The Baroque was the last period of history when pictures and words were not considered distinct modes of language and expression. The examples down the left margin are taken from an ornamental alphabet designed by Lucas Killian in 1627. These figurative motifs recall the origins of the Roman alphabet that goes back to Egyptian mimetic hieroglyphs. The writing that appears beneath your search image is also a Baroque style caption composed out of the file names of the search results, reminiscent of the Emblem books of the C17th. This search engine has a Baroque sensibility in that it uses the search engine as a mechanism by which words and images can be transformed between each other, reinterpreted and rewritten, all within the context of the visual history of the alphabetic sign.
For more information on this context see the About page.

The results still look inaccurate. What's the best way to draw with this?
Because the search engine only looks at the strongest visual features it will tend to produce more obviously "accurate" results if you draw the most graphic images (see examples at bottom of the main page). Try keeping your images very simple and direct, drawing only the most significant visual structure or skeleton and skipping the details. So if you are drawing a face, concentrate on the darkest features such as the eyes, mouth, hair and their relative positions. Sometimes simple patterns can retrieve interesting matches. If you draw a letter "O" in the middle of the canvas it will treat it as a completely image to if you place it at the top left. And remember that if an image of a face is half in shadow then it is that shadow silhouette that will become the most likely feature for it to match on - it won't recognise eyes themselves.
Remember you can also use the Eraser tool if you want a more exact shape - you could even use it like a paintbrush.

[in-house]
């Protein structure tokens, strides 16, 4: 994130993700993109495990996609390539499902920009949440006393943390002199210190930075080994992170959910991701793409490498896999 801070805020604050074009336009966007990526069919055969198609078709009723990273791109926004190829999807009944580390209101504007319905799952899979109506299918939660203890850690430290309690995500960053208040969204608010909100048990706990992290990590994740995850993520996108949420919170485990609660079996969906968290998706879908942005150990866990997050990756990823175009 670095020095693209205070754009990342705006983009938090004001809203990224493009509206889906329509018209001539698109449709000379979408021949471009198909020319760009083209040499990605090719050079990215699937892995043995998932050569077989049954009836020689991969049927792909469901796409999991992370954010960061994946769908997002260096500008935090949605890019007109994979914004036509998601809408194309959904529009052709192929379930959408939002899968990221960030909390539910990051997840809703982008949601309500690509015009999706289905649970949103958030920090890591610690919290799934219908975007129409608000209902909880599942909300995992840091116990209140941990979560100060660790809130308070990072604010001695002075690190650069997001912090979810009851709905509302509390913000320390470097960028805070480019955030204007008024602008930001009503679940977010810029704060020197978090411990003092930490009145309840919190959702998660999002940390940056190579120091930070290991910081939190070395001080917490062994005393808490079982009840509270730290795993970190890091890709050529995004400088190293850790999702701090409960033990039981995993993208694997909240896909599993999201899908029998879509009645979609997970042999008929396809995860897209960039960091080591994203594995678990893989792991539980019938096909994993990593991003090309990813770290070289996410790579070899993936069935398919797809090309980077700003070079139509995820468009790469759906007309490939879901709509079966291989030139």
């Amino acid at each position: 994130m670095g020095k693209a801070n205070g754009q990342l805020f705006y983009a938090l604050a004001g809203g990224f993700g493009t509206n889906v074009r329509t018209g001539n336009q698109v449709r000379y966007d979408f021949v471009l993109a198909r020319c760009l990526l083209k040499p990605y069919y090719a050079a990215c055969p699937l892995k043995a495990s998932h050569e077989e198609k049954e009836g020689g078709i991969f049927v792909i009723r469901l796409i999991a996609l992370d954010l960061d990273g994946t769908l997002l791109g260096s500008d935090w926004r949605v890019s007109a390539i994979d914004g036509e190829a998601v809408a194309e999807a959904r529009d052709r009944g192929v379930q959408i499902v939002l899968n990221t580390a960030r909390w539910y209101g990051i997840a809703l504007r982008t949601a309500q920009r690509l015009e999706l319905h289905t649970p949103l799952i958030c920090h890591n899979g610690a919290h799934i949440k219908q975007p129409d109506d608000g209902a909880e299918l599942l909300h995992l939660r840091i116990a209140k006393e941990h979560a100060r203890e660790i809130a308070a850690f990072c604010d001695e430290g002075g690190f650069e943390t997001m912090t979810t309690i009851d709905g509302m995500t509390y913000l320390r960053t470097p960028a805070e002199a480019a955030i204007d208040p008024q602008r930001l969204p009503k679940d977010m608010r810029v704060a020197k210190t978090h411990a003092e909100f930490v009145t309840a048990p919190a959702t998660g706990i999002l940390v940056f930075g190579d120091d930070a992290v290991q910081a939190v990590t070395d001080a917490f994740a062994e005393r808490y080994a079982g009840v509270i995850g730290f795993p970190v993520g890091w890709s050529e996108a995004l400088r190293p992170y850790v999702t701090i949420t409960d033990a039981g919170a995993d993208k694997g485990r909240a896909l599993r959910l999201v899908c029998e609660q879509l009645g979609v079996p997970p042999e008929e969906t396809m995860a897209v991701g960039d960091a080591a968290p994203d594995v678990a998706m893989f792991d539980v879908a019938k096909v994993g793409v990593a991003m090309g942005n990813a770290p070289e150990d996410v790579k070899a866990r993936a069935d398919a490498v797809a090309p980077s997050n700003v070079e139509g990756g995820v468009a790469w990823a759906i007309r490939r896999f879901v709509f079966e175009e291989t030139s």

Where do the image results come from?
The images it retrieves are meant to reflect the scope of a commercial internet search engine. But because I can't afford to store the billions of images that a service like Google or Alta Vista can provide, the database that The Mimeticon searches typically contains a few tens of thousands of images. These have been collected at random from the internet and are periodically updated. So it is a bit like a shifting "window" of all the images on the internet. So if you submit the same image a few weeks later you may get different results. The larger I make this database the more accurate the results are likely to be - it can only return the nearest matches to the images available in its current database.

How does it work?
Searching by visual appearance is known as CBIR (Content Based Image Retrieval) and is still an emergent technology (that means it doesn't work perfectly). It is an enormously more complex process than textual matching because images are formed of continuous surfaces of features and can vary in all the two dimensional aspects of size, orientation, etc. They are not composed of a standard and limited set of signs. The Mimeticon uses a piece of open source software called "imgSeek" for its basic image recognition engine. imgSeek uses a technique called "multi-resolution wavelet decomposition" to break images down into bits it can search and compare. It is a bit like a compression algorithm like JPEG.

Who are you?
Richard Wright has worked as a media artist for over twenty years, specialising in digital imagery, history and parallels between the Baroque and digital culture. For more info see

Concept and design: Richard Wright
Technical Assistance: Tony Shaper
Hosted by:
Funded by a grant from Arts Council England 2006

Latin 100 AD

Greek 500 BC

Phoenician 1100 BC

Semitic 2000 BC

Egyptian 3300 BC